AN BORD Pleanála has refused planning permission for two south Dublin residential developments and is considering the fate of a third.
The baord has turned down a proposal by developer PJ Hegarty to build 166 residential units, a café, 14,494sq m (156,012sq ft) of offices and a crèche at the former Atlantic Homecare store in Stillorgan Industrial Park near Beacon South Quarter in Sandyford, Dublin 18.
The reason given for refusal by the planning board was similar to a spate of recent refusals in the area. It was that the development would be premature because of the deficiency in public transport facilities, recreational amenities and the road network.
An Bord Pleanála also rejected a proposal by Petrogas Ltd for a residential development at Conyngham Road, Dublin 8 beside the Dublin Bus depot. The board overturned permission granted by Dublin City Council and has ruled against an office and residential development.
Petrogas Engineering Ltd, formerly a petrol station and now a car sales garage, was looking to build 81 apartments, six retail and commercial units, 2,524sq m (27,168sq ft) of offices and a crèche in four blocks ranging from six to nine storeys.
Dublin Bus was one of three parties to appeal the development saying an apartment and office development would adversely affect the operation and function of the depot and garage.
It said the height and scale of the development to the boundary of the depot site would impact on the bus depot workshop by blocking daylight.
Martin O'Meara, a resident of the Longmeadow apartment complex, said the development would seriously affect the residential amenity of residents by overlooking and overshadowing their property.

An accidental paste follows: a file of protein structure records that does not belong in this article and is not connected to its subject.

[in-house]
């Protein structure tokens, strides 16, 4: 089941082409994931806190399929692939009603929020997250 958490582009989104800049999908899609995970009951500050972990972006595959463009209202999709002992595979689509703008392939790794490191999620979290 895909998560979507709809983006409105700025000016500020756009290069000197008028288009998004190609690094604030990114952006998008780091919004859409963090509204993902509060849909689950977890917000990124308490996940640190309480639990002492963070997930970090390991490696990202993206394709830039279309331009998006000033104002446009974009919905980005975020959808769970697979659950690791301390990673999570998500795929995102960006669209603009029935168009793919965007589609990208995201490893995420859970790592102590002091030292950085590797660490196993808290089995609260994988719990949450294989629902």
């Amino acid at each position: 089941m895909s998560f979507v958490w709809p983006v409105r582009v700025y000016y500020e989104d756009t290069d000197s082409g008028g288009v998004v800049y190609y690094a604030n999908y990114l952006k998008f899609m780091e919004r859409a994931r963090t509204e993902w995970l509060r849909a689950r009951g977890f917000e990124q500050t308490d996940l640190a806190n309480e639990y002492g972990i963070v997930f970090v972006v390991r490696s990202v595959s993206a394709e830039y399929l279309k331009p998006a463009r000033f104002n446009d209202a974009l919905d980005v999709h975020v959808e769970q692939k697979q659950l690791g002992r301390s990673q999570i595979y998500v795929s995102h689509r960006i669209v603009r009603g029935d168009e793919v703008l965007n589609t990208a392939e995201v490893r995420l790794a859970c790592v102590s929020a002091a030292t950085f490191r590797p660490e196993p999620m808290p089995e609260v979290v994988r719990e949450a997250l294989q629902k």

In June 2005 An Bord Pleanála refused planning permission for a previous proposal by Petrogas for the site that included 143 residential units, 1,222sq m (13,152sq ft) of offices, and three commercial units in three blocks rising to nine storeys.
The board didn't mention Dublin Bus's appeal in its decision rejecting the development saying that, as a result of the location of the site on the banks of the Liffey and the fact that it is in the Heuston Framework Development Area, it considered the height on both river and road frontage and scale would interfere with a view of Special Amenity Value and impact on the adjacent Longmeadow apartment development due to overshadowing.
Meanwhile, also in Dublin 8, two appeals have been submitted against a proposal for a seven-storey residential development of 58 apartments at the former Irish Cone and Wafer premises in Kilmainham.
One of the appellants, a resident of Auburn Terrace, a row of redbrick houses built 100 years ago on Old Kilmainham Road, says a five-storey block will be seven metres from her rear garden wall.
She says the development will not only dominate Auburn Terrace but also be visible from Kilmainham Road.
The Irish Times